Vector Institute establishes AI engineering team to turn research into practical applications

Vector Institute Chair Ed Clark at Elevate Tech Fest. Courtesy Elevate.

The Vector Institute for Artificial Intelligence has announced that it is establishing a new AI engineering team meant to take the not-for-profit’s research and turn it into real-world products.

“The establishment of the engineering team marks a natural progression of our vision.”

Launched in 2017, the Toronto-based institute was established to support research and commercialization of AI technologies within Canada. The decision to create an engineering team points to a significant move towards reaching Vector’s goal of turning its research into viable applications and solutions.

“The establishment of the engineering team marks a natural progression of our vision,” Garth Gibson, president and CEO of Vector, said. “The team will accelerate capabilities across multiple sectors and augment our position as a world-leading AI institute with a focus on responsible AI.”

Vector’s engineering team will focus on using the institute’s AI research to establish “responsible” industrial AI applications and healthcare initiatives. The team is being tasked with creating reference applications, tools, frameworks, as well as model templates. It is meant to provide industry and health care organizations in Canada “with the know-how and hands-on experience” to operationalize these models quickly within their respective organizations.

Vector also stated that its engineering team will support the establishment of “world-class scientific computing infrastructure” to scale AI research and adoption.

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The new Vector team represents the institute acting on its new three-year strategy, which it released in June. As part of that strategy, Vector committed to a four-part strategy that focuses on it becoming a top 10 global centre for machine and deep learning. A key part of that plan is to expand its partnerships with Canadian industry players.

“The strategy builds on the foundation we’ve established since Vector’s launch three years ago,” Gibson said in June.

“Over the next three years, we will build on our foundation of validated programs to increase industry adoption of AI, support high-level talent development, advance application of AI in health care, and bolster Canada’s place as a premier hub of AI talent and research,” he added.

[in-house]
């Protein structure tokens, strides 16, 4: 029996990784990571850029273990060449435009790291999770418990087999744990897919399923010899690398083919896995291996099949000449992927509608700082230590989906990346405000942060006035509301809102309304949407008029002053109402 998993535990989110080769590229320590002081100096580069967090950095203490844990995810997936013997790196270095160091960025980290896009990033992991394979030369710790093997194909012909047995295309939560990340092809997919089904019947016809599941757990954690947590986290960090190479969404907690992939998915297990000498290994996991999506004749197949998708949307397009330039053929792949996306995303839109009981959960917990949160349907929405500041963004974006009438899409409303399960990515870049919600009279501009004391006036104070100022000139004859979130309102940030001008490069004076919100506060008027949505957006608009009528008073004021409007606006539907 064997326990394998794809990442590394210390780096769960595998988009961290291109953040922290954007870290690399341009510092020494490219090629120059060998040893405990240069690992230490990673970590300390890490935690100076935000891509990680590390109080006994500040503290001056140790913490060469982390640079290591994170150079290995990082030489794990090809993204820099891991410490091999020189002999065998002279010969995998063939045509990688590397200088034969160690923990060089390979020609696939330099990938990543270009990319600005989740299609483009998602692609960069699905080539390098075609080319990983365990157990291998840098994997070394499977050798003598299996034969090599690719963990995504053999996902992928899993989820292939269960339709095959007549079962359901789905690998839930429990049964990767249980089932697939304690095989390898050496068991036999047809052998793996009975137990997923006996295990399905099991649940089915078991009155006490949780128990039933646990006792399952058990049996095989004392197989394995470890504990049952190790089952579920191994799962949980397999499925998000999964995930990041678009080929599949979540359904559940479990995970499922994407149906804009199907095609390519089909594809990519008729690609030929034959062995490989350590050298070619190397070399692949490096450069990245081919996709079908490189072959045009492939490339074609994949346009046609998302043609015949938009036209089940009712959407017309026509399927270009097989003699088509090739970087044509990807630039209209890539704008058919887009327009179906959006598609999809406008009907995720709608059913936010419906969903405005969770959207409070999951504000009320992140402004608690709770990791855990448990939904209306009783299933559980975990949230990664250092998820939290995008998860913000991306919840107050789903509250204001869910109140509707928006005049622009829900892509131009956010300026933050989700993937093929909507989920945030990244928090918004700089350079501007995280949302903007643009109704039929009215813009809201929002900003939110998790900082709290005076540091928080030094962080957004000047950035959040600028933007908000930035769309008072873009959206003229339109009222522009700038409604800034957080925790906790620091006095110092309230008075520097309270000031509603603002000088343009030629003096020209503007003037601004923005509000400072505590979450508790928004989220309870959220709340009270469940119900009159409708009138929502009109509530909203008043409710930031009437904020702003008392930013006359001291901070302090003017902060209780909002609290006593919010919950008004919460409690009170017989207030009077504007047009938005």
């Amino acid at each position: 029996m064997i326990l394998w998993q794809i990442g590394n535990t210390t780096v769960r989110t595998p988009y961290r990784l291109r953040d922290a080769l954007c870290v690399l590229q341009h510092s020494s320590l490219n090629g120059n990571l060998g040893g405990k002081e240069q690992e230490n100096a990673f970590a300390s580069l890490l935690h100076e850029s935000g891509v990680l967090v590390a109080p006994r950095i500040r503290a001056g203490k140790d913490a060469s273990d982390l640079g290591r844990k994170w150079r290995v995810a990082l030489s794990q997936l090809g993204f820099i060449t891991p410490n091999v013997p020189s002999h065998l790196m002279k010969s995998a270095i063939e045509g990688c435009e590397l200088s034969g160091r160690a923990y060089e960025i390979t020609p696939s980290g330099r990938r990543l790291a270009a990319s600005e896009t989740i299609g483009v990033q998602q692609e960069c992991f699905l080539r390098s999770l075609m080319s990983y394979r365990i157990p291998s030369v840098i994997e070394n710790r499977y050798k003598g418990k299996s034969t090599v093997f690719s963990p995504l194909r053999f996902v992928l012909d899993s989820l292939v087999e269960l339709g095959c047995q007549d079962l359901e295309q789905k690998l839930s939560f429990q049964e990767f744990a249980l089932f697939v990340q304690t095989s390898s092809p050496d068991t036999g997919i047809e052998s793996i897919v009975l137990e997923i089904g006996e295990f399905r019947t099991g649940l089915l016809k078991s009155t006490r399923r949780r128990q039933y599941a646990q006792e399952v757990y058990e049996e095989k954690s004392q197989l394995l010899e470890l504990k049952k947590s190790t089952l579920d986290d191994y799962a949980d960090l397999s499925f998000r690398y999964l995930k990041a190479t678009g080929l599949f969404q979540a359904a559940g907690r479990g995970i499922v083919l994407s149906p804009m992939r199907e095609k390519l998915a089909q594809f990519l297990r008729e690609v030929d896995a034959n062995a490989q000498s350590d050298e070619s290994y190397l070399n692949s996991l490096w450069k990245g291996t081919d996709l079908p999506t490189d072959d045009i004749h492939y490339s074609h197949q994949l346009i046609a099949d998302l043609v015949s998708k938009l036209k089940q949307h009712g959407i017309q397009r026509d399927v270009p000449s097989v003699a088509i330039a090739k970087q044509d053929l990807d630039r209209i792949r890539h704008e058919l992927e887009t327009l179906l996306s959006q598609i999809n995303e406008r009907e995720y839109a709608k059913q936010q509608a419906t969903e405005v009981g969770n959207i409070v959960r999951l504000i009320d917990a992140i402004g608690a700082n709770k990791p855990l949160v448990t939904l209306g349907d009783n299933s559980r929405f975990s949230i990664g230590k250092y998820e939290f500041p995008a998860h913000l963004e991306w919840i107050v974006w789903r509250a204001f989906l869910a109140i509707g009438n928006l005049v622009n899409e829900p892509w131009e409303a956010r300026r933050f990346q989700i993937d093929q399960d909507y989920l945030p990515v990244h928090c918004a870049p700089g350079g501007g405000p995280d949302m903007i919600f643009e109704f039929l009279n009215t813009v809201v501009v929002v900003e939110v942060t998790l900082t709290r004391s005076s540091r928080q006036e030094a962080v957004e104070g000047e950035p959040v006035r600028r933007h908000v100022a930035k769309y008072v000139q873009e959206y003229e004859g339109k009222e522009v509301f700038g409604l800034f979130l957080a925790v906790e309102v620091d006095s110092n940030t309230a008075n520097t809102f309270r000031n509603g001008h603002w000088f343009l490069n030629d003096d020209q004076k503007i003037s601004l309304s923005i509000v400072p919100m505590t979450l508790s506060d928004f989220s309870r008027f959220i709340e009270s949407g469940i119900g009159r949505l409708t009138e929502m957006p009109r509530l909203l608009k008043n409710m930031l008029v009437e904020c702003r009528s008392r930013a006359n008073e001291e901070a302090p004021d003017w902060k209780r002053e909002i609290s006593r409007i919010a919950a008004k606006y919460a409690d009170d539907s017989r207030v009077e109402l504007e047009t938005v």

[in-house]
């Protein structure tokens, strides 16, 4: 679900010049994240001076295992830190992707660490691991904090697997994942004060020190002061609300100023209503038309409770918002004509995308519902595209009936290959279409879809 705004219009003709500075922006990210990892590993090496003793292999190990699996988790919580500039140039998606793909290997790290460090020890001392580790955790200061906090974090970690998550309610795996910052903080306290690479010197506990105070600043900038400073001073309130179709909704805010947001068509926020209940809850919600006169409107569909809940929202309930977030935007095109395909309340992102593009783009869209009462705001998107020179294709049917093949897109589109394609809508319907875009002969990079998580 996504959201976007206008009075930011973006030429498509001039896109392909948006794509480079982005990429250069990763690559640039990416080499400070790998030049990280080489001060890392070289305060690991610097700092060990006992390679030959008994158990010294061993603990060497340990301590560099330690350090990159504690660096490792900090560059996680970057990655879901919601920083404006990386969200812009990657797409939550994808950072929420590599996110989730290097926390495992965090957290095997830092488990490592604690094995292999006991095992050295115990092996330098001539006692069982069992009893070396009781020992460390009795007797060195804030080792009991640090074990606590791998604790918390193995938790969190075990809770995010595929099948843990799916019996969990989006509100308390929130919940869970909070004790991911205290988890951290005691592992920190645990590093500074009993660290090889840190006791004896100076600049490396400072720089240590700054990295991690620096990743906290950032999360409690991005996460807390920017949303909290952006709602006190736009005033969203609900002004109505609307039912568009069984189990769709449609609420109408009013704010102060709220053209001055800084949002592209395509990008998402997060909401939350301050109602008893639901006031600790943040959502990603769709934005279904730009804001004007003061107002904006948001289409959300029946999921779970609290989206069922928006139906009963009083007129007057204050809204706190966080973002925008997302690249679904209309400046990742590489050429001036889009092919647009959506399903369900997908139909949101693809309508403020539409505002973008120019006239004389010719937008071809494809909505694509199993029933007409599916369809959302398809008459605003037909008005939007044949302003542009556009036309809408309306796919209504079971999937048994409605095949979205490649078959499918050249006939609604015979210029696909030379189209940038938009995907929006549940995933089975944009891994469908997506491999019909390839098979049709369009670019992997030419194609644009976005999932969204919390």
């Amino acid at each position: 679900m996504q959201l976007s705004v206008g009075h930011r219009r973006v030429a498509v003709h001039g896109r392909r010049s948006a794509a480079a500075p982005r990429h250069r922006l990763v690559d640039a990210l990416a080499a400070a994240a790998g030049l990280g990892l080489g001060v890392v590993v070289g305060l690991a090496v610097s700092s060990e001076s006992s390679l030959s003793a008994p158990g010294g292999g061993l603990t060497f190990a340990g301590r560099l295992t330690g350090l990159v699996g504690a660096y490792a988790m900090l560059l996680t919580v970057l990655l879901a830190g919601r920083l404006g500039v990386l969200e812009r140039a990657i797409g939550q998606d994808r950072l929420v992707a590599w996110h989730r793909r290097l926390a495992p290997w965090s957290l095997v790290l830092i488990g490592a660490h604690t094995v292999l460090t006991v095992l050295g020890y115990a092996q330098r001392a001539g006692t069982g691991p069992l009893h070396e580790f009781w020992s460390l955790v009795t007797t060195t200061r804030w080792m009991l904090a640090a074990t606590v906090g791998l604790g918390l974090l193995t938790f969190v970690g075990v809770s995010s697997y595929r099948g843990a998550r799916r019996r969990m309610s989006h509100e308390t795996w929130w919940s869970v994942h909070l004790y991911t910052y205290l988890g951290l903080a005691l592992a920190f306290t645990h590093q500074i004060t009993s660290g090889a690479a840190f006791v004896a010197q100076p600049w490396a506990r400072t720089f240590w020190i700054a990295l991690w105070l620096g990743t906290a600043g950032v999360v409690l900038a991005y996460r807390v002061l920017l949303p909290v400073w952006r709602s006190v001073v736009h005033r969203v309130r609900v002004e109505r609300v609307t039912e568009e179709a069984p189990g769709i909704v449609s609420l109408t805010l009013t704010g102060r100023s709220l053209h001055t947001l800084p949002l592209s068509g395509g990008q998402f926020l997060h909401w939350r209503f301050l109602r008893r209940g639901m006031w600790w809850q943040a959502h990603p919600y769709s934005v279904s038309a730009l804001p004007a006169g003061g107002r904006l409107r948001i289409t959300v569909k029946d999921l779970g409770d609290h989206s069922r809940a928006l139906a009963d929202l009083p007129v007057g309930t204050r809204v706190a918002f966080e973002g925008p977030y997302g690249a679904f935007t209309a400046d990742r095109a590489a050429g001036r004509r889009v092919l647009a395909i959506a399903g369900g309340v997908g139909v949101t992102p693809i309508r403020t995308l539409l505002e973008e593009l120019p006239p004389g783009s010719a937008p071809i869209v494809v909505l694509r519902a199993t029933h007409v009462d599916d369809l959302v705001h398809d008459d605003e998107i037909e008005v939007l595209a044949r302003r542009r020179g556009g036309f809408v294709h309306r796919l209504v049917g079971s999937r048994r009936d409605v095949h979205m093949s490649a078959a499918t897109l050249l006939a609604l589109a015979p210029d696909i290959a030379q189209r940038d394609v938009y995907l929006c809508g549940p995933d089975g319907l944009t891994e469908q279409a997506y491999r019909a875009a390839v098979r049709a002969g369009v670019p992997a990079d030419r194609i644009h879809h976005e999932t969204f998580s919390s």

Part of the three-year strategy involves focusing a portion of Vector’s efforts on health data. This is one area Vector outlined that the engineering team is set to focus on. It builds off of Vector’s April announcement that it was repurposing its AI computing infrastructure to support Ontario’s Pandemic Threat Response (PANTHR) project, which was developed by the province to analyze and better detect, plan, and respond to the COVID-19 pandemic.


The engineering team will be led by Ron Bodkin, who will be joining Vector as CIO and VP of AI engineering as of September 8. Bodkin is also set to become engineering lead at the Schwartz Reisman Institute for Technology and Society, which was created as part of a $100 million donation to the University of Toronto last year.

Bodkin is coming to Vector from Google, where he spent the last two and a bit years as the technical director of applied AI, with a focus on responsible AI and industry solutions. Bodkin, who did his undergraduate degree at McGill University, is repatriating from Silicon Valley to take on the role at Vector.

“Given Ron’s experience as an entrepreneur and leader in AI engineering and responsible AI, product development, and strategic partnerships, he is uniquely positioned to drive and advance application and lead the team,” said Gibson.

Image courtesy Elevate

Meagan Simpson

Meagan Simpson

Meagan is the Senior Editor for BetaKit. A tech writer that is super proud to showcase the Canadian tech scene. Background in almost every type of journalism from sports to politics. Podcast and Harry Potter nerd, photographer and crazy cat lady.

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